While you might hear a lot of hype about content marketing, always remember it is a timeless principle. It existed in the 1800s, the 1900s, and now the 2000s. John Deere did something brilliant yet simple in 1895—they informed and educated farmers in a compelling way with useful, relevant content. And that content helped John Deere become a credible, trusted, and reliable brand. Too often, content marketing fails because organizations like to talk about themselves and their products. Or, organizations focus on new technologies, tools, platforms, and channels like shiny toys. Instead, if you understand the timeless principles of content marketing, you will thrive no matter what technology, tools, and trends crash around you like rapids in a river. Today, The Furrow reaches 1.5 million readers in 40 countries, published in 12 languages shares TrackMaven.

These findings have led to the popular notion that more choice is better, that the human ability to desire and manage choice is unlimited. Findings from three studies starkly challenge the implicit assumption that having more choice is necessarily more intrinsically motivating than having fewer options.  Columbia Business School

When some organizations become enthusiastic about content marketing, they believe it means upping the amount of content creation and blasting it everywhere. Marketing agencies and SEO teams often encourage this attitude, but more content does not equal better content marketing. Paradoxically, it’s actually easier to give people too much content—but that content volume backfires when your audiences ignore it. That’s because people respond better to more focused and targeted content.

Brands spend 25%-43% of their marketing budget on content, yet only 23% of CMOs feel they are producing the right information for the right audience, and delivering it at the right time and correct format. — Business2Community

But that focus is difficult—and why it’s often skipped. You have to understand your audience thoroughly and know exactly what they want. With an understanding of the psychology of choice, you limit what content your audience sees so that they feel more at ease and comfortable engaging with your organization. In fact, VP of Marketing for Everything Technology reveals, “The top three things that make content effective are: Audience Relevance (58%); Engaging and Compelling Storytelling (57%); Triggers a Response/Action (54%).”

Gartner predicts that content creation will re-balance with more focus on mid- and late-funnel. So they advise to “keep on creating the eBooks and videos, but make sure to leave some capacity for case studies, white papers, implementation and how-to guides that will influence shortlist and selection and offer a more meaningful asset for sharing.”

The importance of optimizing your customer experience and user journeys cannot be overstated. As Kapost states, “89% of companies expect to compete mostly on the basis of customer experience, versus 36% four years ago.” Unfortunately, many companies are behind the curve when it comes to delivering optimal user experiences, since “only 23% of B2B marketers claim to have a customer-centric—versus a channel- or product-centric—organizational structure.” This goes hand-in-hand with providing excellent internal marketing, showcased by the fact that 31% of all high-growth firms now have a formal employee advocacy program in place according to the 2016 Edelman Trust Barometer.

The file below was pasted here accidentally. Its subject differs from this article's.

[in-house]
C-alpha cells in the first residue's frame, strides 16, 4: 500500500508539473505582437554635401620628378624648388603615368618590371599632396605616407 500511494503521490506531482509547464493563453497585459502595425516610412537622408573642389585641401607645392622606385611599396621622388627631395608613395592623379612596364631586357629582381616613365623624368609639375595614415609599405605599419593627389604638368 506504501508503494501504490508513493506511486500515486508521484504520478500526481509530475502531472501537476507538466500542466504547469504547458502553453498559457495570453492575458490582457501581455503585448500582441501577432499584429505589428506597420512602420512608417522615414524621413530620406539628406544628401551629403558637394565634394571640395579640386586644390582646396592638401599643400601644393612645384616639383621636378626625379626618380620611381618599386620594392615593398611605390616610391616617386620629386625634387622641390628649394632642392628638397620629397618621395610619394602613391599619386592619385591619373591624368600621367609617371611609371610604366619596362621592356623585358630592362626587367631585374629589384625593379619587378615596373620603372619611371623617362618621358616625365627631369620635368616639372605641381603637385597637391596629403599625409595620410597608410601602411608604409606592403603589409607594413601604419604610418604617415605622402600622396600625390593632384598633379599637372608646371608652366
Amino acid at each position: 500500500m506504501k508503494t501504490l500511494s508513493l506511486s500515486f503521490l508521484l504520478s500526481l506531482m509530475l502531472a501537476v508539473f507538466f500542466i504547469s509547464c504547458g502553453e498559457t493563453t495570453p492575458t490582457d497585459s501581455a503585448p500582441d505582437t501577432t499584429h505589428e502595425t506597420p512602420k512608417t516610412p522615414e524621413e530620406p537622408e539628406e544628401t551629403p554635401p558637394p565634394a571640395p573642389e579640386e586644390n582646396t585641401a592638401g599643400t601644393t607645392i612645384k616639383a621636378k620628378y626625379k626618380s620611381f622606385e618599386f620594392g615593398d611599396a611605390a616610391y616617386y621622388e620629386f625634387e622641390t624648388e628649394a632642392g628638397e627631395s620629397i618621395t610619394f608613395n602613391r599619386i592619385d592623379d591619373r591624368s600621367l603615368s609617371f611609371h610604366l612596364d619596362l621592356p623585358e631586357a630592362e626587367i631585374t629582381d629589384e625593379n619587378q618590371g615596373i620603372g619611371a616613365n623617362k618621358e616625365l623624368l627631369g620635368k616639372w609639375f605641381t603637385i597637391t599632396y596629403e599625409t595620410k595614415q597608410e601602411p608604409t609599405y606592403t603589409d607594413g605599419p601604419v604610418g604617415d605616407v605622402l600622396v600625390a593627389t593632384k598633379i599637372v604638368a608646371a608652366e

The top 6 content marketing challenges: 1. Limited budget (including staff). 2. Creating enough content on a regular basis. 3. Finding the best sources to create amazing content. 4. Measuring the impact of content. 5. Organizational culture. 6. Promoting content.  Curata

Research and statistics about content marketing talent tend to surprise people. After all, conventional wisdom states that traditional marketers, public relations specialists, and communications specialists should become natural content marketers. But content marketing skill sets often more closely match those of traditional publishing more than traditional marketers. People with experience working for newspapers, magazines, trade publications, and other media companies have worked as content marketers for many years without necessarily using that term. In building your content teams, consider journalists, editors, publishers, and other people with media-related experience who are ready made with many of the skill sets you need.

87% of survey respondents rated the factor “a team leader who provides vision, direction, and inspiration” as very important or critical to team success.  Content Science, What Makes Content Teams Thrive?

In addition to finding trained content marketing professionals, it takes sound leadership for content marketing teams to thrive. The top five capabilities needed in content leaders are: vision, collaborate with others, synthesize information, motivate team, and cross-functional expertise. With strong leadership in place, your content marketing team is one step closer to building long-term success. Strong leadership will continue to be a key factor according to Curata. Of the companies they surveyed in a recent study, 53% of the content marketing leaders have an executive in charge of content marketing today.

As these facts show, with the right leadership, goals, foundation, best practices, talent, and evaluation process, content marketing can become a critical weapon in your organization’s arsenal. The good news? There is still time to leap ahead of your competition while they flail at execution.

The Author

Content Science is a growing content strategy and intelligence company and the publisher of Content Science Review. We empower digital enterprises for the content era by taking their content approach to the next level. Customers of our professional services and one-of-a-kind products (such as ContentWRX and Content Science Academy) include the Fortune 50, the world’s largest nonprofits, and the most trusted government agencies.